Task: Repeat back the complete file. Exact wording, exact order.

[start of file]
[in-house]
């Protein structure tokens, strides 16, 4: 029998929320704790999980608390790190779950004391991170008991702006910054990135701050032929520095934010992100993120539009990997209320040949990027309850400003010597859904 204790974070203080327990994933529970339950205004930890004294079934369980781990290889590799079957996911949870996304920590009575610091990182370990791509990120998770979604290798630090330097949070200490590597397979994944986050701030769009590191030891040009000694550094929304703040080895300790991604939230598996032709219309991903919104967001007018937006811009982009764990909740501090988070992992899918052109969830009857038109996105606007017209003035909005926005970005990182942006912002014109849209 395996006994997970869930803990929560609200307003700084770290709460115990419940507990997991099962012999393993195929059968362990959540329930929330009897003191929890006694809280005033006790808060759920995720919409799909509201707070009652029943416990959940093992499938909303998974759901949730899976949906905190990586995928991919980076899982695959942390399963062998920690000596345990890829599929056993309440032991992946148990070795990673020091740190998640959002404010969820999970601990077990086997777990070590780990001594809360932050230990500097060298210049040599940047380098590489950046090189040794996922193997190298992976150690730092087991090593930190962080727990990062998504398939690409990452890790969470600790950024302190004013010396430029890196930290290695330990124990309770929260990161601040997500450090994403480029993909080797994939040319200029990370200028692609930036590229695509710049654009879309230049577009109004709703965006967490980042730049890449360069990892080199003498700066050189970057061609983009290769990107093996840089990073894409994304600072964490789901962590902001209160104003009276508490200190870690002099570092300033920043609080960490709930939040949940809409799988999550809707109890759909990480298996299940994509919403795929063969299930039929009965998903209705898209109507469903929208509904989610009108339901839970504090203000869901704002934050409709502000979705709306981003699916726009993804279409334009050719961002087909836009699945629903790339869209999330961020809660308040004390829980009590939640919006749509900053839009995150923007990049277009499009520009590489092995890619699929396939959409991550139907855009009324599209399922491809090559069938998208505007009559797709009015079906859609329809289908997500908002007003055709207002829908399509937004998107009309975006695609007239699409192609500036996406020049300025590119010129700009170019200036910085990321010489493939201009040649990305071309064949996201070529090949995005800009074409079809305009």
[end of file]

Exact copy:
[in-house]
């Protein structure tokens, strides 16, 4: 029998929320704790999980608390790190779950004391991170008991702006910054990135701050032929520095934010992100993120539009990997209320040949990027309850400003010597859904 204790974070203080327990994933529970339950205004930890004294079934369980781990290889590799079957996911949870996304920590009575610091990182370990791509990120998770979604290798630090330097949070200490590597397979994944986050701030769009590191030891040009000694550094929304703040080895300790991604939230598996032709219309991903919104967001007018937006811009982009764990909740501090988070992992899918052109969830009857038109996105606007017209003035909005926005970005990182942006912002014109849209 395996006994997970869930803990929560609200307003700084770290709460115990419940507990997991099962012999393993195929059968362990959540329930929330009897003191929890006694809280005033006790808060759920995720919409799909509201707070009652029943416990959940093992499938909303998974759901949730899976949906905190990586995928991919980076899982695959942390399963062998920690000596345990890829599929056993309440032991992946148990070795990673020091740190998640959002404010969820999970601990077990086997777990070590780990001594809360932050230990500097060298210049040599940047380098590489950046090189040794996922193997190298992976150690730092087991090593930190962080727990990062998504398939690409990452890790969470600790950024302190004013010396430029890196930290290695330990124990309770929260990161601040997500450090994403480029993909080797994939040319200029990370200028692609930036590229695509710049654009879309230049577009109004709703965006967490980042730049890449360069990892080199003498700066050189970057061609983009290769990107093996840089990073894409994304600072964490789901962590902001209160104003009276508490200190870690002099570092300033920043609080960490709930939040949940809409799988999550809707109890759909990480298996299940994509919403795929063969299930039929009965998903209705898209109507469903929208509904989610009108339901839970504090203000869901704002934050409709502000979705709306981003699916726009993804279409334009050719961002087909836009699945629903790339869209999330961020809660308040004390829980009590939640919006749509900053839009995150923007990049277009499009520009590489092995890619699929396939959409991550139907855009009324599209399922491809090559069938998208505007009559797709009015079906859609329809289908997500908002007003055709207002829908399509937004998107009309975006695609007239699409192609500036996406020049300025590119010129700009170019200036910085990321010489493939201009040649990305071309064949996201070529090949995005800009074409079809305009």